By Daniel Holland LDRS
Talks over a new devolution deal for the North East are set to resume soon after Christmas, with hopes for progress on reuniting local councils either side of the Tyne.
The prospect of electing a new mayor to cover all seven councils in the region re-emerged this year, following a previous split in which Newcastle, Northumberland, and North Tyneside broke away to form their own mayoral authority in 2018.
The government is promising major investment in the region’s transport network if South Tyneside, Gateshead, Sunderland, and County Durham can be convinced to come back on board with a devolution package covering the entire region, an idea which was abandoned in 2016 amid a bitter dispute among the region’s Labour-dominated authorities.
Jamie Driscoll, who was elected mayor of the North of Tyne region in 2019, says that negotiations are now moving forward and that getting a slice of a £4.2 billion transport funding pot represents “half a billion reasons why we should do it” – on top of the other powers and resources that could be placed into the hands of local leaders.
In September, local government minister Simon Clarke wrote to the mayor to call for talks with him and council leaders within a matter of weeks on a new devolution deal.
Mr Clarke resigned his post shortly afterwards, but a meeting was held with his replacement Luke Hall and another conversation with ministers is scheduled after the holidays.
Mr Driscoll said: “We met on I think September 23 with Luke Hall. We agreed that we would start working out what would need to be in the next devolution package.
“We are progressing from our side, I have a meeting in the diary with ministers just after Christmas, and then we will start to work it through.
“Realistically, we were hoping the devolution white paper would have been out and it is not. That is not going to be, on our expectations, until after the May elections. That is when I would expect to see us making formal decisions either way.”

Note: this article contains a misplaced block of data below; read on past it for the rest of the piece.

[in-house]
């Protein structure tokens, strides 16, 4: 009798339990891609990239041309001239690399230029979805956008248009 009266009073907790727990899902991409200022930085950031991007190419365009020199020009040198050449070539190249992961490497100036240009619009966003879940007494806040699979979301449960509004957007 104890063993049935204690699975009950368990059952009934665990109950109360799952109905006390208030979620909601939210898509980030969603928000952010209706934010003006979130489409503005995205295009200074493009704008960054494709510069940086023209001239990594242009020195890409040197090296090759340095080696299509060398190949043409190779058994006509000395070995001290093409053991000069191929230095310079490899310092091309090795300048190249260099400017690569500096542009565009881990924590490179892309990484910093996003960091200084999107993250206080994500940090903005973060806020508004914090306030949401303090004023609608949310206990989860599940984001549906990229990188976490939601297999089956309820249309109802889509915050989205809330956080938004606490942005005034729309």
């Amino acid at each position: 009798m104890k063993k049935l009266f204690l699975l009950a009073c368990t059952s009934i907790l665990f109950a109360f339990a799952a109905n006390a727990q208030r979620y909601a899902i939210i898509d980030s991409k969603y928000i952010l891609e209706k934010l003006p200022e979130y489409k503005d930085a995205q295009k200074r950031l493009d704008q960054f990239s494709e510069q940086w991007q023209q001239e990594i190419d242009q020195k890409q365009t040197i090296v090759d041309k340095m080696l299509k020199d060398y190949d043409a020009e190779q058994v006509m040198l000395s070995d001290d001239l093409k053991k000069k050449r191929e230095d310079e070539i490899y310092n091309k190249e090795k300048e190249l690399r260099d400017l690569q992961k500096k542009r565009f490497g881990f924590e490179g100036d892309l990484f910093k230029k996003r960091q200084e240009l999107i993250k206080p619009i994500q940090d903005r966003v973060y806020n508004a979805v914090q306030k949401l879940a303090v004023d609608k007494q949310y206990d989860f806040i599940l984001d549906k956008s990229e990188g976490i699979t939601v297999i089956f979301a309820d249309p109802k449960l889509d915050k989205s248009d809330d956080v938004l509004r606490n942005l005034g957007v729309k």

Leaders south of the Tyne who had previously opposed the installation of a metro mayor have indicated that they would be open to talks about reversing that decision, most notably Gateshead Council leader Martin Gannon.
Last month, council chiefs from across the region unveiled a £6 billion plan to radically overhaul the North East’s transport infrastructure.
And it is hoped that a devolution deal would kickstart that and far more – with the North of Tyne mayor’s powers currently far more limited than others in England like Greater Manchester’s Andy Burnham.
Mr Driscoll added: “We are progressing with negotiations, it is still negotiations at this stage, about coming together as a wider region.
“That will include things like transport funding and connectivity, wider powers through devolution.
“Everything that gets devolved to us we do a cracking job with. To be fair, and this is true cross-party, the mayoral combined authorities are particularly good at delivering – ours is exceptional.
“We have a tiny team and we are able to get stuff done, delivered, and happening on the ground far faster than anything that goes through Whitehall.
“The more that the government devolves to us, the better it is for our people. Otherwise we just end up in a queue like the rest of the country.”